The involvement of readers here to the latest poll here was fairly surprising, but pretty clear. First of all, only a little more than one in ten readers of this blog in the last few days are Les Roberts supporters. Secondly, Michael Arcuri supporters appear not to be bothered, for the most part, by their candidate's fuzzy record of a position on the Iraq War back in 2003. Even if they found out that Michael Arcuri supported the Iraq War in 2003, on 22 percent of readers who support Arcuri would change their vote away from Arcuri even if they found out that Mike Arcuri supported going to war against Iraq in 2003. That speaks to both the hawkishness and the dedication of Arcuri supporters.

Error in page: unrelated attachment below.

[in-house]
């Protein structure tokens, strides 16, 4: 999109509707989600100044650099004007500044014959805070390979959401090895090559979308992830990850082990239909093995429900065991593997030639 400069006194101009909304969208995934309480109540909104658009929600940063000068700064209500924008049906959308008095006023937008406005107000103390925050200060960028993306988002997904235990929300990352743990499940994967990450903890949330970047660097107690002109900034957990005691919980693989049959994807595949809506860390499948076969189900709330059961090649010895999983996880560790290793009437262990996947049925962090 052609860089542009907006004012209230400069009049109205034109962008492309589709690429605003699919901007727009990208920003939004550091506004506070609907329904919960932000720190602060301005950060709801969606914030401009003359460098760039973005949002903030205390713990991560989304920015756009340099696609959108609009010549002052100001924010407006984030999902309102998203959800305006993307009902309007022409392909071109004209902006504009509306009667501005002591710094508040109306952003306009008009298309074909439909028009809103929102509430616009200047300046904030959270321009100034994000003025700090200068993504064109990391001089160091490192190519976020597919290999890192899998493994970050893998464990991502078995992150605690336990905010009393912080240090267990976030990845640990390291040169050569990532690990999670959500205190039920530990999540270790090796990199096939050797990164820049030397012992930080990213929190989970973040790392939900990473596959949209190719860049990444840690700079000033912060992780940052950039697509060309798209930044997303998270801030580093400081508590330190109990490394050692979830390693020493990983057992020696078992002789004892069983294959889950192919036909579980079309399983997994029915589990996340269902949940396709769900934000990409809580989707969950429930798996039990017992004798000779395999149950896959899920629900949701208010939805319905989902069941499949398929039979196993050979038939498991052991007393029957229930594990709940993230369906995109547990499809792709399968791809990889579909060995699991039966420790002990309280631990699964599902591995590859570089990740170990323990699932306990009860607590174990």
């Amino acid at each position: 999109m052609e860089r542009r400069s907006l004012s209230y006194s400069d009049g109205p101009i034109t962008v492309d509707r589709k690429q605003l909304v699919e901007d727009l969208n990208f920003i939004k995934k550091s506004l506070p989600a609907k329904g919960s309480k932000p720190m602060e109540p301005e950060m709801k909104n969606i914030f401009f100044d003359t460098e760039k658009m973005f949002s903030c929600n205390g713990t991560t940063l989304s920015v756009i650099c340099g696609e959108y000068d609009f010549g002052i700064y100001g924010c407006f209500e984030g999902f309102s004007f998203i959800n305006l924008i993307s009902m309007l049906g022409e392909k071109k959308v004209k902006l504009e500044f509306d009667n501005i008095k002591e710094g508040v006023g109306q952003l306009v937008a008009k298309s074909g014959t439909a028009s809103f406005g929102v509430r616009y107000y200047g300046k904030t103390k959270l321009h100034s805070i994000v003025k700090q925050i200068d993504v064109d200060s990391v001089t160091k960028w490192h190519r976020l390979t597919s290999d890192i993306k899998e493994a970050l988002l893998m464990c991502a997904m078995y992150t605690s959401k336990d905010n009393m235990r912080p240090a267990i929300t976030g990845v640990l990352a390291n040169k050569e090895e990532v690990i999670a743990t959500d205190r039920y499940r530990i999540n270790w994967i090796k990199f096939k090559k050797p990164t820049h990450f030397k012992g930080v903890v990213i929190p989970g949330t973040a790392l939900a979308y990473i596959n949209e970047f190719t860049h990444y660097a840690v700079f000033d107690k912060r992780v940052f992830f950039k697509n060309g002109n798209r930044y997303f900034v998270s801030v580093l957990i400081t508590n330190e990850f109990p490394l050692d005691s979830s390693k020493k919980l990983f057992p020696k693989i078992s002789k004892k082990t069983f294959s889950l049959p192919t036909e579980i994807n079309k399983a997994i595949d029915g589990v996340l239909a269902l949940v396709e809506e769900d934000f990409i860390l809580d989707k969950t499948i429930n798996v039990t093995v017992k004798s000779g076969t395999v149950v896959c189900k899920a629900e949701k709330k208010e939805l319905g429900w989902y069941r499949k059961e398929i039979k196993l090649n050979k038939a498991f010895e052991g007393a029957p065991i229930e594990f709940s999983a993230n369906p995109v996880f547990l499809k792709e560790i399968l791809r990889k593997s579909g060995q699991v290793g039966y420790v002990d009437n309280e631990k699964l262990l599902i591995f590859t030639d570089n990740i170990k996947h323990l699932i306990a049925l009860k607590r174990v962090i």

I'll hazard a guess and say that we will find out that Michael Arcuri outperformed Les Roberts in fundraising the first quarter of this year - by something around 30 or 40 thousand dollars, though the Les Roberts campaign will be shown to have done an admirable job at raising money nonetheless.
If the Les Roberts campaign is to have a chance at gaining the nomination, it will have to mount an underdog's campaign - appealing to Democrats at a grassroots level instead of at the level of county Democratic committees. The national appeal of Les Roberts (search for him on Google News to see the wide reach of his name) will have to be leveraged in order to contest the local lockdown on Democratic insider support by Michael Arcuri.
If there is that kind of contest, it will be fascinating to watch, a struggle not just between two politicians, but between two styles of campaigning, and two ideas about what the Democratic Party should be.
That's exactly what a primary contest ought to be like. "Party unity" of the sort that Leon Koziol recently referred to is more appropriate to Soviet-style Communism than to American democracy. Go to it, guys - the conflict will be good for everybody involved.